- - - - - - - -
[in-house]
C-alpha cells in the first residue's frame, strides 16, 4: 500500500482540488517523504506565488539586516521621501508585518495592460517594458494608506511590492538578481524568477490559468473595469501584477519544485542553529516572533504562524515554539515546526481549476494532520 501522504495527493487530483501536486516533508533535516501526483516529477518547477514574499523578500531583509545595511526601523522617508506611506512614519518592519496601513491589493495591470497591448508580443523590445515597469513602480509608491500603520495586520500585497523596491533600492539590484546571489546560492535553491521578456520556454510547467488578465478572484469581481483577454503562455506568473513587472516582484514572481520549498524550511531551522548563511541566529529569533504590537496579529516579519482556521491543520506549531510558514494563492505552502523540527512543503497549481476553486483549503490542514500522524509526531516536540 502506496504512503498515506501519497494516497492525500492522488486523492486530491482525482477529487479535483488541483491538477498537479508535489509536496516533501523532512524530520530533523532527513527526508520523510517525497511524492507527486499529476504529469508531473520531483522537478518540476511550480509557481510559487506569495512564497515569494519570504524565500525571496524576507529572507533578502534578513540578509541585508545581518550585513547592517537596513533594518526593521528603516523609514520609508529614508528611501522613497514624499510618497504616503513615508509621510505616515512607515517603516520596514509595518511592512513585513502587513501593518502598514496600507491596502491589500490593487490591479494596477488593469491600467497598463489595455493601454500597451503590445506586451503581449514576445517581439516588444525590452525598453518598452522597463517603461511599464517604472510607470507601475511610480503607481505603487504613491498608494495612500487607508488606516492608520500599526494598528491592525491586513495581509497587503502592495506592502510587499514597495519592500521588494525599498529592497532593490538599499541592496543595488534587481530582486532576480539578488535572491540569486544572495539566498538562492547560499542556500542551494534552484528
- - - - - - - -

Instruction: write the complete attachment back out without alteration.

[in-house]
C-alpha cells in the first residue's frame, strides 16, 4: 500500500482540488517523504506565488539586516521621501508585518495592460517594458494608506511590492538578481524568477490559468473595469501584477519544485542553529516572533504562524515554539515546526481549476494532520 501522504495527493487530483501536486516533508533535516501526483516529477518547477514574499523578500531583509545595511526601523522617508506611506512614519518592519496601513491589493495591470497591448508580443523590445515597469513602480509608491500603520495586520500585497523596491533600492539590484546571489546560492535553491521578456520556454510547467488578465478572484469581481483577454503562455506568473513587472516582484514572481520549498524550511531551522548563511541566529529569533504590537496579529516579519482556521491543520506549531510558514494563492505552502523540527512543503497549481476553486483549503490542514500522524509526531516536540 502506496504512503498515506501519497494516497492525500492522488486523492486530491482525482477529487479535483488541483491538477498537479508535489509536496516533501523532512524530520530533523532527513527526508520523510517525497511524492507527486499529476504529469508531473520531483522537478518540476511550480509557481510559487506569495512564497515569494519570504524565500525571496524576507529572507533578502534578513540578509541585508545581518550585513547592517537596513533594518526593521528603516523609514520609508529614508528611501522613497514624499510618497504616503513615508509621510505616515512607515517603516520596514509595518511592512513585513502587513501593518502598514496600507491596502491589500490593487490591479494596477488593469491600467497598463489595455493601454500597451503590445506586451503581449514576445517581439516588444525590452525598453518598452522597463517603461511599464517604472510607470507601475511610480503607481505603487504613491498608494495612500487607508488606516492608520500599526494598528491592525491586513495581509497587503502592495506592502510587499514597495519592500521588494525599498529592497532593490538599499541592496543595488534587481530582486532576480539578488535572491540569486544572495539566498538562492547560499542556500542551494534552484528